He came in on Wednesday. I gathered his front brake wasn’t working. He was telling me more than that but his English wasn’t good and he was gasping for air. He looked like he didn’t have much in this world to call his own, so I adjusted his brake for free. It was a mechanical disc brake so I did the usual check. Wheel centered in the frame/fork? Yes. Lever pulls cable? Yes. Brake caliper arm actuates? Yes. Rotor is true? Yes. Wheel turns without rotor noise? Yes. Conclusion: turn the inboard pad adjuster in until the brake starts working. Ten minutes later he was out the door with a much safer bike. He graciously thanked me.
He must have liked our service and our prices because I saw him again the next day. This time he was carrying his bike. From across the shop I could immediately spot the problem.
This photo was taken after I had extracted both pieces of the rear derailleur from the spokes. The derailleur hanger (silver piece) was so bent I had to unbolt it to remove the rear wheel. The chain didn’t go without a fight: the freewheel had to come off. Public service announcement to shade tree mechanics and bike shops: CHECK THE F’ING LOWER LIMIT SCREW OF THE REAR DERAILLEUR BECAUSE WHEN YOU DON’T THIS IS WHAT HAPPENS.
I told the man this was no bueno, that he’d have to leave the bike with me, and that it’d be 20 bucks to fix. (That last part was a formality to remind people that we’re not a non profit.) He left his name and phone number. I told him it would be ready in the morning.
I parked his bike until nearly the end of the day. At 6:45 pm I began to comprehend the damage. The derailleur was toast. The wheel (thankfully) was ok. The chain was a goner. The hanger was more bent than anything I’ve seen.
I had a derailleur that came off a mid 90’s K2. I had the chain — if it came to that. But the hanger? Those things are like snowflakes — their variations are endless and they are not interchangeable. I knew I didn’t have the one his bike needed and he probably didn’t have the $ pay for it anyway.
The part itself is a fairly complex shape requiring alignment along 3 axis for the derailleur to work properly AND have the piece fit the frame. The Park Tool derailleur alignment gauge can be used for simple realignments but for this job it was useless. (Also: you’re not supposed to use that tool on aluminum… because it will either break or accelerate metal fatigue.) It was time to see what the bench vise could do.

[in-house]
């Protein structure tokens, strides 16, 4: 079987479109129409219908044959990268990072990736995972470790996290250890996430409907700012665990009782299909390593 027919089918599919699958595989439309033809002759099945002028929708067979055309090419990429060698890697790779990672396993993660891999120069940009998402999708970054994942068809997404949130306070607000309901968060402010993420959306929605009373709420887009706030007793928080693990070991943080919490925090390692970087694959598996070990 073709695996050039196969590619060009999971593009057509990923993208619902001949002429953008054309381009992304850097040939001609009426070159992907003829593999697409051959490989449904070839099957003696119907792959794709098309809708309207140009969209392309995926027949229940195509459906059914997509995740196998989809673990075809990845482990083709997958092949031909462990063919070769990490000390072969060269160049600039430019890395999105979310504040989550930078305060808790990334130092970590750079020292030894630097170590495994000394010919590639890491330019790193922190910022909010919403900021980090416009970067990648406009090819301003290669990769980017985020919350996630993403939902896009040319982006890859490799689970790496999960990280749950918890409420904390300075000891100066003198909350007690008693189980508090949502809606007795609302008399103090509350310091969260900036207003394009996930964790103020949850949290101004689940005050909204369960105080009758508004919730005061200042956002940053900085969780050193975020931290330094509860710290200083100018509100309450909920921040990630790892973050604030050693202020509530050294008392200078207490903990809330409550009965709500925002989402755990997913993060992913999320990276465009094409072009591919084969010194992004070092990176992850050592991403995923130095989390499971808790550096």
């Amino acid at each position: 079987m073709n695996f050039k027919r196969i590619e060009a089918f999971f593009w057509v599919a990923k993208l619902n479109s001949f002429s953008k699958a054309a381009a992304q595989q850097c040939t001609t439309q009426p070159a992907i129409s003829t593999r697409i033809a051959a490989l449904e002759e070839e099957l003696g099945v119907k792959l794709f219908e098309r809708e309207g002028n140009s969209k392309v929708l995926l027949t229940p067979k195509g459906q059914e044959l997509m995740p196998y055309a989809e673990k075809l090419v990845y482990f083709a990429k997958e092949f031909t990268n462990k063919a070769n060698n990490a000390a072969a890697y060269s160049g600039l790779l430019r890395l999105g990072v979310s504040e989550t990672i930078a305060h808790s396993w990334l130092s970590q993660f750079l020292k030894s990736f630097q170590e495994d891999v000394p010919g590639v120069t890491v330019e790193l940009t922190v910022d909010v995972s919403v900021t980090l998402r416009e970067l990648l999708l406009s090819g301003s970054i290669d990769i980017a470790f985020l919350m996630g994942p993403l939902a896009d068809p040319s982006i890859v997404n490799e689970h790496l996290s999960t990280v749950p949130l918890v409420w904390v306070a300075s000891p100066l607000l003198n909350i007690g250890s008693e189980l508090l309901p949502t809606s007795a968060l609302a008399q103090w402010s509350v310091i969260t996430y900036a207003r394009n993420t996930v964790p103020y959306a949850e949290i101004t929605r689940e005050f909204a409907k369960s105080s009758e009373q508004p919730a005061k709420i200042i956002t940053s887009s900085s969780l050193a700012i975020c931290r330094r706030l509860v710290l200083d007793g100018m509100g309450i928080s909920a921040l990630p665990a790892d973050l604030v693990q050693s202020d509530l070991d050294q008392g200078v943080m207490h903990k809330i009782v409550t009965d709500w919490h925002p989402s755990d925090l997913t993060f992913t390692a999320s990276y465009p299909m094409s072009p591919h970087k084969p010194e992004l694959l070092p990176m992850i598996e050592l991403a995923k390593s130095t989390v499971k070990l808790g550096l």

Using three nickels, then two, and finally one as an improvised mandrel the hanger began resembling its original shape. (Side note: I’d never tried this before, and figuring out this stuff is one thing I really love about being a mechanic.) It took about ten minutes from start to finish. Most of that was head scratching time.
I remounted the hanger to the bike and before installing the replacement derailleur I attempted to chase the hanger’s threads. There was almost nothing left of them. I think the derailleur was already loosely mounted before the incident. When it kicked it took the first 3 or 4 threads with it.
I cringed the entire time I was remounting the derailleur just trying not to cross thread it (and thus negating all that clever work with the bench vise). Once the wheel was back in the frame I did a little more bending. Final touches: trimming the ends of the derailleur housing loop (they were badly corroded), installing a new chain, and making DAMN SURE the derailleur’s limit screws were properly set. Finish time: 7:15 pm.
The guy didn’t even wait for my phone call. He showed up the next morning at ten past ten. His wheeze was worse than the day before. He explained that he had slept under the bridge. The coffee cup in his hand was bought for him by a kindhearted cop. He said the bike was his only transportation. I told him it was ready and that rather than 20 bucks the cost was 10 bucks — which would cover the chain but none of my labor. He didn’t have it. I told him he could pay me when he had the money. Once more he graciously thanked me.
Maybe I’ll see him again. Maybe not.